Now then dont think this keeps me from running one off nights, or even one off series. But having a over arching epic, and a timeline gives me something to run everything against.
I dont do this too often but I would actually like to hear from readers on this topic. Do you like one offs, epic stories, meta plots, timelines or just what in adventures? Just reply to the posting and let me know.
Ok signing off for now, so gimme the dice, I need to roll a d10000 to see how big the next adventure is…
Hey there readers. So I have spoken up a few times about my dislike of G.U.R.P.S. For those of you that don’t know what the heck I am talking about G.U.R.P.S. is an RPG game engine created by Steve Jackson games. And the acronym name stands for Generic Universal Role Playing System. Now then while this article will not be a game review as such, it is going to be more along the lines of a rant.
First things first though. Remember that this is all my opinion and this game may be the very thing you have been looking for all your life. So take me with a grain of salt until you go over the game yourself. The materials published by SJG do have some very strong points, and their other games have been on my play list for a long time.
So let me start out by talking about what I think that SJG has done right with G.U.R.P.S. They worked very hard to make a scale-able universal game engine. In some respects they failed miserably but we will get to that later. Next comes the fact that they have licensed more properties since the game was released in 1986 than any other game engine that I know of, even to the point of licensing other games. The setting supplements that they publish usually have a ton of detail and fluff that can be used with just about any game engine. They make awesome reference material. To be perfectly honest if it was not for the game engine itself I would be hard pressed to find better material. And even though I don’t like the game engine I still have several of the books they have published to use as reference material. The engine is also point based, which should put it high on my list of great games. I love the design control that a point based system gives you, but that love falls apart when the engine becomes unbalanced.
Now then the things I do not think that they have done well revolve all round the game engine itself. I really have three major bones of contention. And while two of them can be worked around (one easily and the other with some serious rules shifting) fixing the third would just kill the game engine and you might as well use something else. And since I don’t feel like surprising anyone by saving that big one for last, lets just start there.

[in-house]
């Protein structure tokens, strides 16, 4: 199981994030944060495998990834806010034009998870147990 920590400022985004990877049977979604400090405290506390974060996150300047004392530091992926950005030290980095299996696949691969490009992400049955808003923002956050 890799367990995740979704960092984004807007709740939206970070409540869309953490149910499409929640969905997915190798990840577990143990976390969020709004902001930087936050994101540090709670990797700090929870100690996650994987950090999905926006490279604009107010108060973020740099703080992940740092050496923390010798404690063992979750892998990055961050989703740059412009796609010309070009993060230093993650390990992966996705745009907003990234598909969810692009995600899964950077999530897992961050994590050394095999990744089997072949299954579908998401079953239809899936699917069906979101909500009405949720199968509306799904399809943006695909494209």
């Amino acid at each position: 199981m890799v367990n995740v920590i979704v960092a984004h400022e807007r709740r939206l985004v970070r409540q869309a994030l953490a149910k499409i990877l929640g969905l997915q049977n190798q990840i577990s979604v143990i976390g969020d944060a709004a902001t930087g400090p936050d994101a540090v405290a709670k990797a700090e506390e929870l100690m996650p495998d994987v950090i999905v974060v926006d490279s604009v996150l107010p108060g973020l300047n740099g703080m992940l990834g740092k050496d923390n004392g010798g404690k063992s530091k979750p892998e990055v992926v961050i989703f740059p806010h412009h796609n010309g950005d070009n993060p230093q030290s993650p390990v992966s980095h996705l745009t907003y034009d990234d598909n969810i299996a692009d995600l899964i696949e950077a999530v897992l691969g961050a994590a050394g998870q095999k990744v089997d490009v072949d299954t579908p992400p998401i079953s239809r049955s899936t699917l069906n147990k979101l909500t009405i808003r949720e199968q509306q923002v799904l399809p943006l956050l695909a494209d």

My big and unassailable issue comes from the games stats system. As most gamers will know the stats are the mechanic that you use to define a character in their broadest and bluntest strokes. There are engines out there like Champions that have over a dozen stats to give you clearly defined lines for what the basic character is capable of without skills, tools, powers or anything else. And then you have games like Big Eyes Small Mouth that uses only three stats and each one is very broad. The game mechanics let you refine them further to detail things how you like. G.U.R.P.S. however uses four stats, and three of them define physical traits. And these stats are used to define the majority of the other skills and characteristics that a character can develop. Now then this may work really well in a strategy game, but in an RPG I personally like to establish a baseline for the mental aspects for the character that have nothing to do with their raw intelligence. Now then while G.U.R.P.S. does have positive and negative traits that you can use to gain more of that level of detail, and has a disadvantage system called Quirks that you can use to give some cool little details that can really define the limits of a characters personality, you still have to face off with the fact that your strength of will is going to come down to an intelligence roll. And I don’t know about you but the number of people I know of with a high IQ, well they are not always the most strong willed. When it comes to scaling of the stats I also have a problem. The stats run from zero to twenty just fine. Very scale-able. Very much running up to peak human. However if you get into the truly heroic or superhuman the scaling goes a little, or even more than a little, out of whack. So much so that they had to create a separate point cost system for strength that you can kick in after a value of thirty for cost savings. This problem comes into play even if you are creating an elephant. Disproportion of costs so that you can build what you want. It ends up meaning that in any setting you will have stat values that don’t make sense for everything from animals to aliens just to try and balance the game play and point costs.
The second issue that I have with the G.U.R.P.S. game engine is an item that they put in called an Unusual Background Cost. Now then whenever I have played G.U.R.P.S. I have tossed this thing out. This is an additional cost that you will pay for your character to have something that is uncommon or unusual in the game setting. So if you are playing a spy game and everyone is building characters with 200 points and you want to be able to do minor magic the game master can charge you up to 50 points so that you can do minor magic. I find that lazy as (four letter word starting with F and ending with K). Personally I would call that a cause for a disadvantage. A reason to have the character hunted by gods only knows how many agencies and religious groups. It is something that I can use to build deeper stories and it gives me a reason to add weird stuff into the game. And if I don’t want that in a game I say NO. Really easy just say that the setting does not support that. End of issue. I mean, seriously… what… the.. FUC… is wrong here. So ok as I said this is the easiest to fix, just throw the dumb ass rule out. However it bothers me to think that game masters need to have a stick like this to either enforce the world they want to use, or have absolutely no ability to say no to players when it will screw up the setting. SIGH… ok… moving on…